Raising teenagers can be the biggest challenge of your parenting career as this is the time of their development when most unpredictable things can – and do – happen.

Your child isn’t a little kid anymore, and that’s not always an easy concept to adjust to. They’re a teen, or a tween so close to being a teen – and it’s, therefore, time to adjust your parenting style to keep up with them and the changes that are going on.

There are lots of differences you’ve undoubtedly noticed by now – they’re taller and more physically mature, they’re craving more personal space and they’ve probably become moodier and more difficult to connect with.

Now is the time, all that development needs to be considered and consequently there may need to be an adjustment – amongst their groans and eye rolls – to how you negotiate things such as curfews, driving, dating, schooling, and their social activities.

Look…  there’s, no doubt about it: Your teen, or tween, will test your limits, and your patience. BUT, though they won’t admit it, they still need you and your guidance more than ever!

Now let’s cut to the chase and identify 3 keys to raising a great teenager.


Parent Actively and Appropriately

Don’t be that “crazy” mum who overreacts and automatically assumes the worst in every situation. Always take into consideration that your son or daughter is in a growing phase and needs more freedom to seek information and experience life for themselves. Choking them with curfews and rants will only serve to frustrate you both.

Of course, their safety is the number one priority so don’t be afraid to ask where your kids are going, who will they be with and what they will be doing. Then allow an age-appropriate amount of trust which is respected while they are honest and doing the right thing.

And trust me, it’s ok and very normal to still feel a little scared about this whole letting-go bit. I know I did and of course I still worry about my lads even though they are now young adults. It’s normal for us, parents to feel some resistance at this stage and it doesn’t make you selfish but there does come a point where you’ll need to give your teen some healthy space.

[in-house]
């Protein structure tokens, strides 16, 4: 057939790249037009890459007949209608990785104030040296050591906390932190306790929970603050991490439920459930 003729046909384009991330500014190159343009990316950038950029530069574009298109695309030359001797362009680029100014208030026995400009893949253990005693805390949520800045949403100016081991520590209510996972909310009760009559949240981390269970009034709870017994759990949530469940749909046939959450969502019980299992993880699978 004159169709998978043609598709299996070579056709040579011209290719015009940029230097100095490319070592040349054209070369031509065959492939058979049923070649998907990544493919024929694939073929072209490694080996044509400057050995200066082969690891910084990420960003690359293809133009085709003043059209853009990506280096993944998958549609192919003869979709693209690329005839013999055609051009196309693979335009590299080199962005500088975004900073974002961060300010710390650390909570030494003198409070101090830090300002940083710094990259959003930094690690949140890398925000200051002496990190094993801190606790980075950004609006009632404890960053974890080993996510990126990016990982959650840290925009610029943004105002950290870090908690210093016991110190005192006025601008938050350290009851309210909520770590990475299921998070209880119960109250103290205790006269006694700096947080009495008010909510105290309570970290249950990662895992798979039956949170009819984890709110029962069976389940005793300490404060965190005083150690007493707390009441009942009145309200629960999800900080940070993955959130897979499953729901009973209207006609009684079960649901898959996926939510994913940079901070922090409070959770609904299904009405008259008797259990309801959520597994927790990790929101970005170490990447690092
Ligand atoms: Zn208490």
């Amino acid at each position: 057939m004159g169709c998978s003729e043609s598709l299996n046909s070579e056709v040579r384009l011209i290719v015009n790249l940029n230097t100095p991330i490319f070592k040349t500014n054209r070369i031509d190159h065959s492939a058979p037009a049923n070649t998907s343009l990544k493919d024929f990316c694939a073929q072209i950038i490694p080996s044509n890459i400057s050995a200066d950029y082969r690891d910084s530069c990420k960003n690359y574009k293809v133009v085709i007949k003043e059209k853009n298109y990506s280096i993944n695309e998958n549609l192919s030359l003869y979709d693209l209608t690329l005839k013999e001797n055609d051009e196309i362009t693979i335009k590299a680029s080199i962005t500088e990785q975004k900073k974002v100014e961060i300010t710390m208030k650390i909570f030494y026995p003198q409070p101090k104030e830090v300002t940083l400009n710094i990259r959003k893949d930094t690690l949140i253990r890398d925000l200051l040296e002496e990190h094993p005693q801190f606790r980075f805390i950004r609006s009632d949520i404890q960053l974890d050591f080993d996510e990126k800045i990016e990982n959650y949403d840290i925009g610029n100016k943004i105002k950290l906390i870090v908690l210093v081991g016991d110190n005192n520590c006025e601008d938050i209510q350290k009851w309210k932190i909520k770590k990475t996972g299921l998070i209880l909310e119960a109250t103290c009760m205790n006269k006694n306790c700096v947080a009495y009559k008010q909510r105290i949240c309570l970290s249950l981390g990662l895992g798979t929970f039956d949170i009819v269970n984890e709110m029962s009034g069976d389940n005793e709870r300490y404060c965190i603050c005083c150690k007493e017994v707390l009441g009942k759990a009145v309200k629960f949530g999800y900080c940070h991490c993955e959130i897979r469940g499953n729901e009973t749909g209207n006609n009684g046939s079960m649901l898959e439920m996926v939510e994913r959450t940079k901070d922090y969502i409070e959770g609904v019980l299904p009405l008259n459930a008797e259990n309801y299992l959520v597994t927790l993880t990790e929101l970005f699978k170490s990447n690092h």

Negotiating some respect and boundaries between you and your teen is important at this time of their development and will benefit you both.

If you’re lost for words and unsure of how to implement this, something along these lines would work fine….

“I respect your boundaries and I understand that you need some space to live and enjoy your life. BUT I also expect you to respect my need to know you are safe and well. To allay my worries while you’re away for a few days could you send me some pictures/call me each evening/reply to any text I send (as examples)? It will help me worry less and you know I’ll be missing you, right?”

At the end of the day, it all comes down to how you effectively communicate without having to rant, shout, or threaten. Teens are sensitive to these of kinds of things especially when they are trying to assert their independence and to stand their ground they’ll often start to raise their voice, roll their eyes, or walk away from the conversation.

You may also like Some Cell Phone Rules For Tweens and Teens + FREE Printable Cell Phone Contract Agreement.

Establish a Strong Connection Between You and Your Teen

Teens crave the idea of having a parent who truly understands them, appreciates them, and loves them no matter how they are – and the best way to do this is to treat your teen like the young adult they are becoming. Think of you and your teen as a team working towards their best future and not as a boss and micromanaged worker.

It is a simple give and take relationship and once it’s been developed it usually works well, give or take the expected ups and downs of family life. If you have successfully established a balanced relationship with your teen and you consistently offer them respect, consideration, and authenticity, that’s what you’ll most likely receive in return.

Let Them Be Free….. But Within Age-Appropriate Limits

Firstly it’s important to acknowledge that “Too much love can suffocate.” I know that might sound  a little confusing, but loving your teen unconditionally involves loving them while letting them go. Just a bit at a time, and always with age-appropriate boundaries and guidance.

Love them through their explorations – that will bring successes, failures, triumphs and tears – but remain their safe and stable place to return to.

We’ve all been in the space where want to have a little freedom to do some new things that we’ve tried…. And that’s where your teen is right now.

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You may also like Dealing With Teenagers: What I’ve Learned When Teens Lie.


If you can relate to this issue and have some experience you’d like to contribute, or maybe other effective approaches regarding this topic, please don’t hesitate to comment it on the section below and share your thoughts.

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P.S. I also have upcoming programs and courses for parenting teenagers. You can also stay tuned and subscribe to be one of the first mums to know when it’s out. x

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